When I contemplated going to law school, I was hesitant because I was worried about the cost and time that I would have to put in. After completing undergraduate, I knew that I needed to obtain a higher degree in order to live my life comfortably. However, with the growing need to just find “a job” to pay back school loans I wanted a quick and easy route, not a difficult 3-year route. I thought about just taking the shorter route and making money as soon as possible, but that thought left me a little uneasy. Too often, many graduates fall into the cycle of graduating, searching for jobs, and settling with any job in order to meet the end of the loan deferment grace period. It was then that I knew I did not want to work a mediocre job every day just to pay off my school loans. I wanted a job that would allow me to make a change and a job that would continue to challenge me every day. I quickly realized that no matter what I do from that point on in my life, nothing was going to be easy and nothing was going to be inexpensive. I already had school debt, so I might as well add to it by going to school for my law degree.
I am very thankful that the time and money I invested into studying for the LSAT allowed me to attend law school. However, nothing that I could have done before attending law school would have prepared me for the law school experience. I use to think that if I did vocabulary test on legal terms I would be able to understand something. I was so wrong! I knew law school was hard, but I did not know how hard. I remember after the second day of orientation, I walked to my car contemplating if I had made the right decision to attend law school. I thought about how hard it would be and how much I would struggle through it all. I felt discouraged and afraid. On the other hand, I thought about how much my parents believed in me, how they financially supported me, and how they sacrificed their opportunities to go to school in order for me to be there that day. I told myself that if I kept allowing fear to get in the way of challenges I would end up nowhere. I put myself through all the studying and testing for a reason, and that reason was to get into law school. I could not give up on myself now.
Becoming acclimated with the law school experience was a complete 360 for me. The first semester of law school was a semester of adjusting to study schedules, reading schedule, eating schedule, and trying to stay healthy schedule. During my first week I was so worried about being called on in class and not being prepared that I would stay up every night until 2 a.m. or 3 a.m. trying to finish my reading for the next day. Most of the time, I had no idea what I was reading about or what the issue was for the cases. Not being able to understand what I was reading about, regardless of how many times I re-read a paragraph, was very frustrating. I felt like I was working against time and time was not on my side. By the time I was done reading for one class, I still had 3 other classes for which I had to prepare. So in order for me to keep up with the reading assignments for class, I would skip meals to read.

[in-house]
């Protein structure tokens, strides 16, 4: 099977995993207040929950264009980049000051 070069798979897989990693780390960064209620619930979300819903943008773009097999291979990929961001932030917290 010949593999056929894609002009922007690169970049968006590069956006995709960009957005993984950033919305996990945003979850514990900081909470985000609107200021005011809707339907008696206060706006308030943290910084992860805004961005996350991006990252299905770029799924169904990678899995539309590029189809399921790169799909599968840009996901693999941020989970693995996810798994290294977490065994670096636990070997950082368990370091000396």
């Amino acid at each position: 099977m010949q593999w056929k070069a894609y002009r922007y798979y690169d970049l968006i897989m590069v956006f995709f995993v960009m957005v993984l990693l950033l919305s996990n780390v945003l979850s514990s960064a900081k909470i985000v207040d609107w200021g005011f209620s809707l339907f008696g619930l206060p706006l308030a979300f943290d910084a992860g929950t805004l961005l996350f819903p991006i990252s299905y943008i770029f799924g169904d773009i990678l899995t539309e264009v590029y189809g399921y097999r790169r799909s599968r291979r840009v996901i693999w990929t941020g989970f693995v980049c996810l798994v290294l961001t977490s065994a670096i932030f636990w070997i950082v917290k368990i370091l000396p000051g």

Although during orientation, students and staff recommended that students should study but also take care of their health, I found that recommendation to be easier said than done. I tried for the first week to eat healthy and be active, but I was so desperate to be continuously prepared for class that nothing could interfere with my reading. Eventually, not having enough sleep and skipping meals affected my productivity because I did not retain much of my reading assignments and was constantly tired. It was in those moments that my siblings and friends advised me to take law school as a jog and not a race. If I kept up with my lack of sleep and food I would not be able to keep up with the demands of law school.
Now, in my second year, law school has not become easier but it has become more manageable. I comprehend most of what I read and I keep up with most of my reading assignments. Most importantly now, I eat my meals and make sure I have sufficient amount of sleep. Some days I even take power naps in the library carrels to push through the long days at school. Although my experience of law school up to this point has been a challenge, it has also been rewarding because I love what I am learning. Some days it is easy to fall back into the old habits of that first semester of law school, but when 11 p.m. rolls around, I tell myself that if I want to retain anything that I read or worked on for that week, I need to sleep. As a reminder or an advice to current students or future students, remember that law school is a jog and not a race. Keep your pace and remember to breathe when it gets tough. You are already one step closer.
[UPDATE: Doaw wrote this in May 2016, Doaw is now a third-year law student. She will graduate in May 2017.]